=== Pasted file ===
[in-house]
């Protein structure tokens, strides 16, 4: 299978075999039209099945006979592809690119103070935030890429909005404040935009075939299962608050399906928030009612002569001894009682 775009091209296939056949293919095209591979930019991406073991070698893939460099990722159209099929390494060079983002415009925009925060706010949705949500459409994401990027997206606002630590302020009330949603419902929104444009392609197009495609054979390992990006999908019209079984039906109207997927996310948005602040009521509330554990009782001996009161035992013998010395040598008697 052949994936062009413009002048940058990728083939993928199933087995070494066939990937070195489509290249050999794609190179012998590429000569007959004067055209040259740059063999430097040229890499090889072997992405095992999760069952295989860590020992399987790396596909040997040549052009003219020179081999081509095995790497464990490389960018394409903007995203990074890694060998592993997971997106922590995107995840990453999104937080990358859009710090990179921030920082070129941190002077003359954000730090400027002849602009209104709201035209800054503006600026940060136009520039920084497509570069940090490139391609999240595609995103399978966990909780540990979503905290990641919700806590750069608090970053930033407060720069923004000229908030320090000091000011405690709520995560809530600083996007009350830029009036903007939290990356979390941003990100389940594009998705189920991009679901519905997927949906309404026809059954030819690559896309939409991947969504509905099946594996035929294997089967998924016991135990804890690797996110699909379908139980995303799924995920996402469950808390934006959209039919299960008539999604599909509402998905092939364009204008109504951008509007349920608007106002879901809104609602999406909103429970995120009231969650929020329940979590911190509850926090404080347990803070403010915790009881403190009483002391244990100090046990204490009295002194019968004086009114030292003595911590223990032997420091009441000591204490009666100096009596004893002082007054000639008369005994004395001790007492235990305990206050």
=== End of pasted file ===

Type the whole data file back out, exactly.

[in-house]
């Protein structure tokens, strides 16, 4: 299978075999039209099945006979592809690119103070935030890429909005404040935009075939299962608050399906928030009612002569001894009682 775009091209296939056949293919095209591979930019991406073991070698893939460099990722159209099929390494060079983002415009925009925060706010949705949500459409994401990027997206606002630590302020009330949603419902929104444009392609197009495609054979390992990006999908019209079984039906109207997927996310948005602040009521509330554990009782001996009161035992013998010395040598008697 052949994936062009413009002048940058990728083939993928199933087995070494066939990937070195489509290249050999794609190179012998590429000569007959004067055209040259740059063999430097040229890499090889072997992405095992999760069952295989860590020992399987790396596909040997040549052009003219020179081999081509095995790497464990490389960018394409903007995203990074890694060998592993997971997106922590995107995840990453999104937080990358859009710090990179921030920082070129941190002077003359954000730090400027002849602009209104709201035209800054503006600026940060136009520039920084497509570069940090490139391609999240595609995103399978966990909780540990979503905290990641919700806590750069608090970053930033407060720069923004000229908030320090000091000011405690709520995560809530600083996007009350830029009036903007939290990356979390941003990100389940594009998705189920991009679901519905997927949906309404026809059954030819690559896309939409991947969504509905099946594996035929294997089967998924016991135990804890690797996110699909379908139980995303799924995920996402469950808390934006959209039919299960008539999604599909509402998905092939364009204008109504951008509007349920608007106002879901809104609602999406909103429970995120009231969650929020329940979590911190509850926090404080347990803070403010915790009881403190009483002391244990100090046990204490009295002194019968004086009114030292003595911590223990032997420091009441000591204490009666100096009596004893002082007054000639008369005994004395001790007492235990305990206050």